The No Surprises Act was signed into law on December 27, 2020 as part of the Consolidated Appropriations Act of 2021 (H.R. 133; Division BB – Private Health Insurance and Public Health Provisions). The No Surprises Act addresses “surprise” medical billing at the federal level. Out-of-networkbilling, or “surprise medical bills” are usually the balance between what the individual’s insurer pays for the out-of-network care and what the provider charges for the services.
Simply put, the act states that patients should not be responsible for out-of-network costs they did not agree to pay. The Departments of Health and Human Services, Treasury, and Labor will be releasing regulations and guidelines for the implementation of these provisions before the largest sections of the legislation go into effect on January 1, 2022.
The provider data management takeaway is that health plans will be required to establish a verification process to ensure accurate provider directories. In addition, they will need to enable a response protocol for individuals inquiring about the network status of a provider, and they are required to have publicly accessible provider databases.
Here are some additional highlights of what is required from providers and health plans effective January 1, 2022.
Both providers and health plans will be required to provide online price comparison tools that allow members/patients to compare expected out-of-pocket costs for items and services across multiple providers.
Provider directories must be accessible, have a verification process, and enable a response protocol for consumers with provider network questions.
Health plans are required to cover Emergency Department services without any prior authorization and regardless of whether the provider is in or out of the health plan’s network.
Health plans must reimburse the provider directly and cannot instead route payment through the patient.
Any patient cost-sharing must count toward the patient’s deductible and/or out-of-pocket cost-sharing maximum at the in-network amount.
Patients/Consumers will only be liable for their in-network cost-sharing amount.
Providers and insurers will have an opportunity to negotiate reimbursement and access an independent dispute resolution when an agreement cannot be reached.
All co-pay, deductible, and out of pocket maximum information must be included on insurance identification cards (health ticket).
The provider data management approach to "no surprises" This comprehensive legislation addresses surprise medical billing at the Federal level also creates an additional burden for provider data management as defined in these three sections. SECTION 107: Transparency regarding in-network and out-of-network deductibles and out-of-pocket limitations on health coverage identification cards. Reproduce digital and printed health coverage ID cards (health tickets) with clear cost transparency on all plan deductibles, including in-network and out-of-network deductible amounts; and the maximum limits on out-of-pocket costs, including in-network and out-of-network out-of-pocket cost limits.
In addition, it is required to include a telephone number and web address for consumer assistance information, including information on in-network providers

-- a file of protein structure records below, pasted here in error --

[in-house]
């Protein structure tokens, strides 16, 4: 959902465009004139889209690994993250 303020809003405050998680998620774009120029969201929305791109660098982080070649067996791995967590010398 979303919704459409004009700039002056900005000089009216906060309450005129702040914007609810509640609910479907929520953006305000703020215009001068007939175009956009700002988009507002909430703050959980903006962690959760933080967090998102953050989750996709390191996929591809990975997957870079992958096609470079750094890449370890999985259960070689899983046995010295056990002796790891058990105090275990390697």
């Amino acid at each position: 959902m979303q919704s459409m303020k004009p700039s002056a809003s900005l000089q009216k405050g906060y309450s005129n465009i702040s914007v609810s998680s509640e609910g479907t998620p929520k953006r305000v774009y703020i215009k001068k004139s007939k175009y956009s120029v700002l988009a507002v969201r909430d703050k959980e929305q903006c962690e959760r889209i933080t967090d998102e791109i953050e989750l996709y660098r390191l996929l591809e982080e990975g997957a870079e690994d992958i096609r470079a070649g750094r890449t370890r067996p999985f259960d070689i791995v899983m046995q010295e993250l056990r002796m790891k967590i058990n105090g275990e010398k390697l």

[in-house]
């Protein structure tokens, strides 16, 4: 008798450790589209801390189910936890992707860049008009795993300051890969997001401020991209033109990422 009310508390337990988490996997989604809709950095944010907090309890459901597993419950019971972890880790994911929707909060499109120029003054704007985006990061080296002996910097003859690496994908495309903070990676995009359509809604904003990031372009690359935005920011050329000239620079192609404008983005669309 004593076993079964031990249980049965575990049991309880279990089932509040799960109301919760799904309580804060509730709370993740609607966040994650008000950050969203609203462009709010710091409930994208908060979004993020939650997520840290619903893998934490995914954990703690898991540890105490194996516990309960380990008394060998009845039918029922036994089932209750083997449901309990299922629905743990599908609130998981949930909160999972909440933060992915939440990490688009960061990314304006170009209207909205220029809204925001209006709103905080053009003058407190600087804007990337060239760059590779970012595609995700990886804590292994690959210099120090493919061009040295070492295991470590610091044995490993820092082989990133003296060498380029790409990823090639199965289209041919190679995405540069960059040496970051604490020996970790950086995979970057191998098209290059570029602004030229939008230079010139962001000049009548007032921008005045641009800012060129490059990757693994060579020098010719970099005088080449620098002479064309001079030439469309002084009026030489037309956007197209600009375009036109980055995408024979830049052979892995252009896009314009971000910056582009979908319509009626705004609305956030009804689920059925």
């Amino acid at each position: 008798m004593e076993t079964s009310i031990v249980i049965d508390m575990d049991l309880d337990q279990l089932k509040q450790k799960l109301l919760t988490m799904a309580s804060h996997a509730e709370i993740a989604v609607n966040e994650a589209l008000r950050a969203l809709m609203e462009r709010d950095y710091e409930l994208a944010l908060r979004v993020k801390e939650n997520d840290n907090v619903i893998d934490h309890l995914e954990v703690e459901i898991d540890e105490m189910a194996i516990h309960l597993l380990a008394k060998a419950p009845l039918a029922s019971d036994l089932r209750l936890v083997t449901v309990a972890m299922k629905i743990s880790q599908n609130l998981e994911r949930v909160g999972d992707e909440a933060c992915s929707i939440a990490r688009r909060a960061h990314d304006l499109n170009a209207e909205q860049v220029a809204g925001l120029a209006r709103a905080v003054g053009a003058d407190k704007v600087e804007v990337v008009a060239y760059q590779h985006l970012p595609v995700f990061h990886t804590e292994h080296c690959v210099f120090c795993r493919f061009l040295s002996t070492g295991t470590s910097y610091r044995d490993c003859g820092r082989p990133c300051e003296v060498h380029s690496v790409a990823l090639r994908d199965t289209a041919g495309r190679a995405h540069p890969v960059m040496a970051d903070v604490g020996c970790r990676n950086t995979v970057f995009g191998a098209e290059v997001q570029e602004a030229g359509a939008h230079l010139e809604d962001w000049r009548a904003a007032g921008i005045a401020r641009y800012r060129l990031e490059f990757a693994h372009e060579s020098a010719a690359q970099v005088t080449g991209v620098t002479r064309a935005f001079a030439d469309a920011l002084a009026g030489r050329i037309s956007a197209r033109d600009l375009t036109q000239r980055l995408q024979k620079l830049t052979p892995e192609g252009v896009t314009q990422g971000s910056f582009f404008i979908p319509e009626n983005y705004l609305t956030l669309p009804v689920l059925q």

Recommendations: Enable digital data capture of consumer data and corresponding plan information via an online self-service health coverage ID solution. Ensure the visibility of all plan deductibles and out-of-pocket limits along with a telephone number and web address for consumer assistance.
SECTION 114:Maintenance of price comparison tool Maintain online price comparison tools that will allow patients to compare expected out-of-pocket costs for items and services across multiple providers. Recommendations:
Enable online price comparison capabilities within the provider directory by creating charge, payment, and allowable reimbursement profiles for all providers and related services.
Use ongoing analytics to gain insights to maximize claims related revenue cycle
Balance provider cost-effectiveness with outcomes to support consumer decision-making
SECTION 116: Protecting patients and improving the accuracy of provider directory Health plans will be required to establish a verification process to ensure accurate provider directories. In addition, they will need to enable a response protocol for individuals inquiring about the network status of a provider, and they are required to have publicly accessible provider databases. Recommendations:
Create a provider network data – “Source of Truth” via a master provider data index
Mitigate data related risk & reduce costs by outsourcing provider data hosting
Improve access and accountability to with single source of provider data
Integrate an online chat solution within the provider directory to assist current and prospective clients to comply with regulatory requirements
Access data driven analytics to further understand consumer utilization and response to chat solution
Enable round the clock automated, personalized, and interactive chat responses aligned to the user journey, key regulatory requirements, and guided user experience
Perspecta is uniquely positioned to support health plans and providers in meeting and exceeding these new legislative requirements before the 2022 deadline. Perspecta is a provider data management industry leader, offering solutions that deliver optimized user experience, data accuracy, access, regulatory compliance, and return on investment.
P.S.: If you have questions about how the No Surprises Act, I'd be happy to chat and provide a FREE consultation. Feel free to schedule a meeting with me here.